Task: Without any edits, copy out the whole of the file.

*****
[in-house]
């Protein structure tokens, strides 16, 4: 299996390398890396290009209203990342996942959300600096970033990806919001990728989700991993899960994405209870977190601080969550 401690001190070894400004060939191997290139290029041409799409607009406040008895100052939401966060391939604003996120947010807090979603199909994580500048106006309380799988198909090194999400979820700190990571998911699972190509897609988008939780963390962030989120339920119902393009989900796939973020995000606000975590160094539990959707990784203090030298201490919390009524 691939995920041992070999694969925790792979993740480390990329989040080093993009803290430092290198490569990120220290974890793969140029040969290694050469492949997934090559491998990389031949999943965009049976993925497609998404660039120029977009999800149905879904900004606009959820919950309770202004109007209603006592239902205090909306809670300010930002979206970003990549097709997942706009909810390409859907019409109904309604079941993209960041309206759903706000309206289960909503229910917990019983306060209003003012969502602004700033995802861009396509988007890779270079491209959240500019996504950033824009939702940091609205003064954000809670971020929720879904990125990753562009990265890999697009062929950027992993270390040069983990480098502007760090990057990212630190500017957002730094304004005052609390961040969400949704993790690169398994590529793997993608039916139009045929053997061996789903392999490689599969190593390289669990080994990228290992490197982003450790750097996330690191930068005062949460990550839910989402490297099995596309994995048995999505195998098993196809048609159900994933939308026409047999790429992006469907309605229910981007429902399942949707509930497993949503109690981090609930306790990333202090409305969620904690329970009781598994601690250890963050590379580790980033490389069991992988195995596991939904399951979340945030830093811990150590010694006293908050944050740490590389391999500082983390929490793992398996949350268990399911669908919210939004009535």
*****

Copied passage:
[in-house]
């Protein structure tokens, strides 16, 4: 299996390398890396290009209203990342996942959300600096970033990806919001990728989700991993899960994405209870977190601080969550 401690001190070894400004060939191997290139290029041409799409607009406040008895100052939401966060391939604003996120947010807090979603199909994580500048106006309380799988198909090194999400979820700190990571998911699972190509897609988008939780963390962030989120339920119902393009989900796939973020995000606000975590160094539990959707990784203090030298201490919390009524 691939995920041992070999694969925790792979993740480390990329989040080093993009803290430092290198490569990120220290974890793969140029040969290694050469492949997934090559491998990389031949999943965009049976993925497609998404660039120029977009999800149905879904900004606009959820919950309770202004109007209603006592239902205090909306809670300010930002979206970003990549097709997942706009909810390409859907019409109904309604079941993209960041309206759903706000309206289960909503229910917990019983306060209003003012969502602004700033995802861009396509988007890779270079491209959240500019996504950033824009939702940091609205003064954000809670971020929720879904990125990753562009990265890999697009062929950027992993270390040069983990480098502007760090990057990212630190500017957002730094304004005052609390961040969400949704993790690169398994590529793997993608039916139009045929053997061996789903392999490689599969190593390289669990080994990228290992490197982003450790750097996330690191930068005062949460990550839910989402490297099995596309994995048995999505195998098993196809048609159900994933939308026409047999790429992006469907309605229910981007429902399942949707509930497993949503109690981090609930306790990333202090409305969620904690329970009781598994601690250890963050590379580790980033490389069991992988195995596991939904399951979340945030830093811990150590010694006293908050944050740490590389391999500082983390929490793992398996949350268990399911669908919210939004009535």